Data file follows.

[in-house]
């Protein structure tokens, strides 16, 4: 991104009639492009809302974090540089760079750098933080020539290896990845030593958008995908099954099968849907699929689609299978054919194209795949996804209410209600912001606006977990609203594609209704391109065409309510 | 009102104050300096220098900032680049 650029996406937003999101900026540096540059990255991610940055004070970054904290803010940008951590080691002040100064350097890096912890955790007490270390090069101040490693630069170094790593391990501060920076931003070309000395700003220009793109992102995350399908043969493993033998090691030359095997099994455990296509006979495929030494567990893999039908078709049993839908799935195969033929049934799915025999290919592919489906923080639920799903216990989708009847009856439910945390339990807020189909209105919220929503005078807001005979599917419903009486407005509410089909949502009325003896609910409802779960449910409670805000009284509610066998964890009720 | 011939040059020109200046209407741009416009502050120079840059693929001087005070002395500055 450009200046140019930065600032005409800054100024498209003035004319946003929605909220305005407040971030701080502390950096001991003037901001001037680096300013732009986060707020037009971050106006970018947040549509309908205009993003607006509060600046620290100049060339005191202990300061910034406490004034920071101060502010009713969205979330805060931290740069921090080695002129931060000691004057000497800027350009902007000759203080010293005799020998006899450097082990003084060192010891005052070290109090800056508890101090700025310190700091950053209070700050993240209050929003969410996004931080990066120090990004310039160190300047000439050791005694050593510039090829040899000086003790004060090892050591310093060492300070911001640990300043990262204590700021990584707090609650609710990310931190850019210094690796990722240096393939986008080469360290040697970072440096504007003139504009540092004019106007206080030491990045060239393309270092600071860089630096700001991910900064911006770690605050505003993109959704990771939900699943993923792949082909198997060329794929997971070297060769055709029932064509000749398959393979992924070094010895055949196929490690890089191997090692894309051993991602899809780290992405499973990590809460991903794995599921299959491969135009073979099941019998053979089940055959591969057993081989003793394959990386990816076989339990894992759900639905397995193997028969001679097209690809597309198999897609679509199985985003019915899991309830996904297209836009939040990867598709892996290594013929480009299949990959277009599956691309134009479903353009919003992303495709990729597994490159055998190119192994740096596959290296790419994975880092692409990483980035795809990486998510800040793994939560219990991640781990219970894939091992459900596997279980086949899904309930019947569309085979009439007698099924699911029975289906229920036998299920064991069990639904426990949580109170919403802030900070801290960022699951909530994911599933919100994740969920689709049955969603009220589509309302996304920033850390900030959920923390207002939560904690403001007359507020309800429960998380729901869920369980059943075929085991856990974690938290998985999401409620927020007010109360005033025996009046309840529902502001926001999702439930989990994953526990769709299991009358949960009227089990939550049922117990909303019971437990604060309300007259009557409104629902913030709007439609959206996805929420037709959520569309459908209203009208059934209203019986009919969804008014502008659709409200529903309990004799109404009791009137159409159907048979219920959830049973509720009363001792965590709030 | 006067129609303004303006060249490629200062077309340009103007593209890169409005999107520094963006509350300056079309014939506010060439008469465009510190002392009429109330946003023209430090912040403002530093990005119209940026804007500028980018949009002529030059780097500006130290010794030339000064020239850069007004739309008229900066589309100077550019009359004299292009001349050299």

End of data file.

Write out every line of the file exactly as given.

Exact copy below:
[in-house]
């Protein structure tokens, strides 16, 4: 991104009639492009809302974090540089760079750098933080020539290896990845030593958008995908099954099968849907699929689609299978054919194209795949996804209410209600912001606006977990609203594609209704391109065409309510 | 009102104050300096220098900032680049 650029996406937003999101900026540096540059990255991610940055004070970054904290803010940008951590080691002040100064350097890096912890955790007490270390090069101040490693630069170094790593391990501060920076931003070309000395700003220009793109992102995350399908043969493993033998090691030359095997099994455990296509006979495929030494567990893999039908078709049993839908799935195969033929049934799915025999290919592919489906923080639920799903216990989708009847009856439910945390339990807020189909209105919220929503005078807001005979599917419903009486407005509410089909949502009325003896609910409802779960449910409670805000009284509610066998964890009720 | 011939040059020109200046209407741009416009502050120079840059693929001087005070002395500055 450009200046140019930065600032005409800054100024498209003035004319946003929605909220305005407040971030701080502390950096001991003037901001001037680096300013732009986060707020037009971050106006970018947040549509309908205009993003607006509060600046620290100049060339005191202990300061910034406490004034920071101060502010009713969205979330805060931290740069921090080695002129931060000691004057000497800027350009902007000759203080010293005799020998006899450097082990003084060192010891005052070290109090800056508890101090700025310190700091950053209070700050993240209050929003969410996004931080990066120090990004310039160190300047000439050791005694050593510039090829040899000086003790004060090892050591310093060492300070911001640990300043990262204590700021990584707090609650609710990310931190850019210094690796990722240096393939986008080469360290040697970072440096504007003139504009540092004019106007206080030491990045060239393309270092600071860089630096700001991910900064911006770690605050505003993109959704990771939900699943993923792949082909198997060329794929997971070297060769055709029932064509000749398959393979992924070094010895055949196929490690890089191997090692894309051993991602899809780290992405499973990590809460991903794995599921299959491969135009073979099941019998053979089940055959591969057993081989003793394959990386990816076989339990894992759900639905397995193997028969001679097209690809597309198999897609679509199985985003019915899991309830996904297209836009939040990867598709892996290594013929480009299949990959277009599956691309134009479903353009919003992303495709990729597994490159055998190119192994740096596959290296790419994975880092692409990483980035795809990486998510800040793994939560219990991640781990219970894939091992459900596997279980086949899904309930019947569309085979009439007698099924699911029975289906229920036998299920064991069990639904426990949580109170919403802030900070801290960022699951909530994911599933919100994740969920689709049955969603009220589509309302996304920033850390900030959920923390207002939560904690403001007359507020309800429960998380729901869920369980059943075929085991856990974690938290998985999401409620927020007010109360005033025996009046309840529902502001926001999702439930989990994953526990769709299991009358949960009227089990939550049922117990909303019971437990604060309300007259009557409104629902913030709007439609959206996805929420037709959520569309459908209203009208059934209203019986009919969804008014502008659709409200529903309990004799109404009791009137159409159907048979219920959830049973509720009363001792965590709030 | 006067129609303004303006060249490629200062077309340009103007593209890169409005999107520094963006509350300056079309014939506010060439008469465009510190002392009429109330946003023209430090912040403002530093990005119209940026804007500028980018949009002529030059780097500006130290010794030339000064020239850069007004739309008229900066589309100077550019009359004299292009001349050299």